Science

1:53pm

Sat October 20, 2012
The Salt

This Candy Is From Heaven (But Don't Eat It)

Originally published on Sat October 20, 2012 2:15 pm

Mark Mauthner Heritage Auctions

Pop quiz: What is this thing?

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12:04pm

Sat October 20, 2012
13.7: Cosmos And Culture

A Saturday's Worth Of Books

I thought it might be good to share books we are reading with the 13.7 community so here are a few of things on my shelf now. Some of these may end up as longer blogs someday.

1) Fundamental Forces of Nature: The Story of Gauge Fields by Kerson Huang

2) Mind and Cosmos by Thomas Nagel

3) The Brain Supremacy by Katheleen Taylor

4) The Particle at the End of the Universe by Sean Carroll

So much great stuff to read!

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1:20pm

Fri October 19, 2012
Research News

Learning From the Things That Annoy Us

Originally published on Fri October 19, 2012 4:55 pm

A professor spends his off-time tracking the little things in life that bother us. Marc Abrahams, editor of the Annals of Improbable Research, tells us what poor parking, long waits in the doctor's office, and the controversial brussel sprout tell us about science.

1:03pm

Fri October 19, 2012
Health

When Infections "Spillover"

Originally published on Fri October 19, 2012 4:55 pm

In his new book Spillover writer David Quammen traces the evolution of Ebola, HIV and other diseases that moved from animals to humans. Quammen describes how scientists look for the reservoirs of the infectious agents, and what might be done to prevent the next pandemic.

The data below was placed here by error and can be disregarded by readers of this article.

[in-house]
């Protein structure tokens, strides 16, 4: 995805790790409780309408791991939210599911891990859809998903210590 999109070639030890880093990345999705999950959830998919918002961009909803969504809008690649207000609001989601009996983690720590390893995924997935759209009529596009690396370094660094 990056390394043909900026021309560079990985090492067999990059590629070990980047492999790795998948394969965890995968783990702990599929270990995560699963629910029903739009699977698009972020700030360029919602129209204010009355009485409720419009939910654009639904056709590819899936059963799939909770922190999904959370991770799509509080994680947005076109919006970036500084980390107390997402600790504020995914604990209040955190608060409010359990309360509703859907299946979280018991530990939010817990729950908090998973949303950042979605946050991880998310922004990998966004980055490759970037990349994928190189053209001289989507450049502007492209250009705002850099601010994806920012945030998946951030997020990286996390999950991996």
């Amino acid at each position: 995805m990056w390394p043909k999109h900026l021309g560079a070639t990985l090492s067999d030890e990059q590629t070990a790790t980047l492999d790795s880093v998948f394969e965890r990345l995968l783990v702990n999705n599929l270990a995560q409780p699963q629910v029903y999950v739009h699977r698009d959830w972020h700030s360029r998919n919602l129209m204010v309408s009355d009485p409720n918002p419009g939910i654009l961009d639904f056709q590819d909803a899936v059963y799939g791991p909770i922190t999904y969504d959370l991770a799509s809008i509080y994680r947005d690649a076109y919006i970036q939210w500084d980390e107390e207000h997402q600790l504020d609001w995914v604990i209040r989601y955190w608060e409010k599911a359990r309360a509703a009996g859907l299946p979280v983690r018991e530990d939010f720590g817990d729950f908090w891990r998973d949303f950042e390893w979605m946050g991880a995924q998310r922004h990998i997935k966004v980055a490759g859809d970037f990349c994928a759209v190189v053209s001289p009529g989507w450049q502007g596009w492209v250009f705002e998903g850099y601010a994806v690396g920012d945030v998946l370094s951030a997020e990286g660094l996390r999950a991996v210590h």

12:12pm

Fri October 19, 2012
NPR Story

Scientists In The Dark Over Birth Of The Moon

Originally published on Fri October 19, 2012 4:55 pm

Transcript

FLORA LICHTMAN, HOST:

This is SCIENCE FRIDAY, I'm Flora Lichtman, filling in for Ira Flatow today. The moon, it's our nearest neighbor, but we don't know much about where our companion came from. In the 1800s, Charles Darwin's son, Sir George Darwin, proposed that maybe the moon just popped off from the Earth when the Earth was spinning much faster than it is today.

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12:12pm

Fri October 19, 2012
NPR Story

Spacecraft Records 'Chorus' of Space Sounds

Originally published on Fri October 19, 2012 4:55 pm

A NASA spacecraft captured the clearest recording yet of what space sounds like inside Earth's radiation belts. Craig Kletzing, a professor of physics and astronomy at the University of Iowa, explains what causes these eerie chirping noises, and what we can learn from them.

12:12pm

Fri October 19, 2012
NPR Story

How One Guy Raised $1.3 Million for a Tesla Museum

Originally published on Fri October 19, 2012 4:55 pm

Matthew Inman, creator of the humor site "The Oatmeal," led an online drive that raised over $1 million for a new museum to honor the inventor Nikola Tesla. Inman discusses how to build a successful crowdfunding campaign, and why Tesla is the greatest geek who ever lived.

12:12pm

Fri October 19, 2012
NPR Story

Winter Weather Predictions

Originally published on Fri October 19, 2012 4:55 pm

Science Or Folklore? — The Old Farmer's Almanac predicts winter weather months in advance. Is that even scientifically possible? Meteorologist Jason Samenow, of The Washington Post's Capital Weather Gang, talks about the science and art of seasonal forecasting, and why even the pros at NOAA sometimes get it wrong.

12:12pm

Fri October 19, 2012
NPR Story

Making Sense Of Presidential Polls

Originally published on Fri October 19, 2012 4:55 pm

In less than a month, the 2012 presidential election turned from an almost certain victory for President Obama to a neck-and-neck race. New York Times blogger and statistician Nate Silver and Princeton neuroscientist Sam Wang talk about making sense of the polls--and why not all votes are created equal.

12:12pm

Fri October 19, 2012
NPR Story

New Program Spurs Solar Development on Public Land

Originally published on Fri October 19, 2012 4:55 pm

The government recently announced a new plan to facilitate the development of solar energy projects on public land in six Western states. Lawrence Susskind, a professor of urban and environmental planning at MIT, explains what it means for the future of renewable energy.

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